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[Susan notes: I admit that I was pleased to see my letter come into my mailbox as New York Times news of the day. They suggested my identifer should be "former teacher." I objected on the grounds that everyone and her aunt Mabel who once stepped into a classroom for 15 minutes, claims to be a "former teacher." I asked for "longtime"; we compromised on "retired."



They volunteered to add that I run an activism website but clearly, someone there decided not to do this. all in all, I feel I was treated well.



NYT education reporter Motoko Rich Tweeted Amanda Ripley, wanting to know her view. (??)]

Published in New York Times
08/10/2014

To the editor

I witnessed the educational abuse of South Korean children documented in How South Korea Enslaves Its Students, by Se-Woong Koo (Sunday Review, Aug. 3), when I was asked by the Korean teachers' union in 2007 to speak about the dangers the No Child Left Behind law brought to American schools. I asked if I could go early and visit schools in Seoul.



While Seoul kindergartens were filled with the playhouse items that once filled our own kindergartens, Seoul middle schools provide study carrels so that students can eat dinner at school and return to their studies for very high-stakes, competitive exams. They study until 10 p.m. or later.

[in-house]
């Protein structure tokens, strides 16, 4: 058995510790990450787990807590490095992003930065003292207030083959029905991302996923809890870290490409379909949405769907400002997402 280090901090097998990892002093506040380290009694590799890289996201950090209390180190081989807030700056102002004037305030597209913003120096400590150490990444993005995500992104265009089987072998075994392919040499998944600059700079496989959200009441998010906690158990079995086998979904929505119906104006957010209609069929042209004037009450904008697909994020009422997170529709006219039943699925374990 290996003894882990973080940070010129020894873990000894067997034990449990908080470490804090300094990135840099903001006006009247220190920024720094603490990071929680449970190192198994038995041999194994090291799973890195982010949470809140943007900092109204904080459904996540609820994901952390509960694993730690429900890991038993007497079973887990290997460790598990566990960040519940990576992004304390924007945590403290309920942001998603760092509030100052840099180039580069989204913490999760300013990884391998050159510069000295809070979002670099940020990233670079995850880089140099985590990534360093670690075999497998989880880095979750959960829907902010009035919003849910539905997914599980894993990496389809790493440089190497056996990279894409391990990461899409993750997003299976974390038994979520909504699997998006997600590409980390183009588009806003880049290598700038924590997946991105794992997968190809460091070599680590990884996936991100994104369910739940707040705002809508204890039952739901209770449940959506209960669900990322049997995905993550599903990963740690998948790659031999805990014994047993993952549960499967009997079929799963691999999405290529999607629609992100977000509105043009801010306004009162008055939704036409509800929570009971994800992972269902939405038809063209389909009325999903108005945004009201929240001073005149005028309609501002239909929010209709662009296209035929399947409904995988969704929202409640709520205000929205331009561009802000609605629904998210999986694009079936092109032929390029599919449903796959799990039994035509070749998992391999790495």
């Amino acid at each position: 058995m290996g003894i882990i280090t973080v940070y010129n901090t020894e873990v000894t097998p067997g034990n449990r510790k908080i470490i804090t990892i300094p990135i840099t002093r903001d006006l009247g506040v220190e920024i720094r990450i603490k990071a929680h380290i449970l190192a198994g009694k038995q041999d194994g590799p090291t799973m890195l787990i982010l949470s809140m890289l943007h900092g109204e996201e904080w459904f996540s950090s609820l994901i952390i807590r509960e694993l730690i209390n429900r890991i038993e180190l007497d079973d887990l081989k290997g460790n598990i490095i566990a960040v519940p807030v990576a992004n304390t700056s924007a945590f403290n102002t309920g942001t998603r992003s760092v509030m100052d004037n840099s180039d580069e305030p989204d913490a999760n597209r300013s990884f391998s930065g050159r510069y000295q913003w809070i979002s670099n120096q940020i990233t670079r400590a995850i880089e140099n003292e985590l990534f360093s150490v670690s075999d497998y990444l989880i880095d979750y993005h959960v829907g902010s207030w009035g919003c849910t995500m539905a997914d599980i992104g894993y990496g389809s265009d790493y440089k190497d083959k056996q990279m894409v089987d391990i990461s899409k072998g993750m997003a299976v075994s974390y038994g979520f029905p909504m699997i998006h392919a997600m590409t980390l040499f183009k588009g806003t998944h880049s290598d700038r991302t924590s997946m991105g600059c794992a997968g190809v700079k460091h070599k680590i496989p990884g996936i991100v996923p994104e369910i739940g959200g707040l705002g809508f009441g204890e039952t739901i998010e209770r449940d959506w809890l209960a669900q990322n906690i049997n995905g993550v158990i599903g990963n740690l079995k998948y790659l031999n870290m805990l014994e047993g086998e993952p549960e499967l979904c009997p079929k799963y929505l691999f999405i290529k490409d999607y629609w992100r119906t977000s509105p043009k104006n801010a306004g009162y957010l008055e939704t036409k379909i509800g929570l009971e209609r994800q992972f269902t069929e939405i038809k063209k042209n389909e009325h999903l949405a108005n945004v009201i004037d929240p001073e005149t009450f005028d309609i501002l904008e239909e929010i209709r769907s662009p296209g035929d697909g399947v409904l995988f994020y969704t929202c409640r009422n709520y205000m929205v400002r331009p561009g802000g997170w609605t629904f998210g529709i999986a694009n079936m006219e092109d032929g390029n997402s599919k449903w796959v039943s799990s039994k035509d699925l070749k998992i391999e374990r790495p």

Although in the name of college- and career-ready skills we've wiped out kindergarten as a "children's garden," we can breathe a sigh of relief that American schools aren't keeping children at their desks until 10 p.m.



In Seoul, I shared the podium with Peter Johnson, the president of the Finnish Principals Association, who gave a view of national education policy in sharp contrast with the corporate scheme shared by South Korean politicians, Presidents George Bush and Bill Clinton, and President Obama. Mr. Johnson pointed out that while the global educational trend is for standardization, Finland emphasizes flexibility and what he called "loose standards."



He said Finland trusts teachers. What a radical notion.





The writer, a retired public-school teacher, is a critic of national standards and testing.

Susan Ohanian


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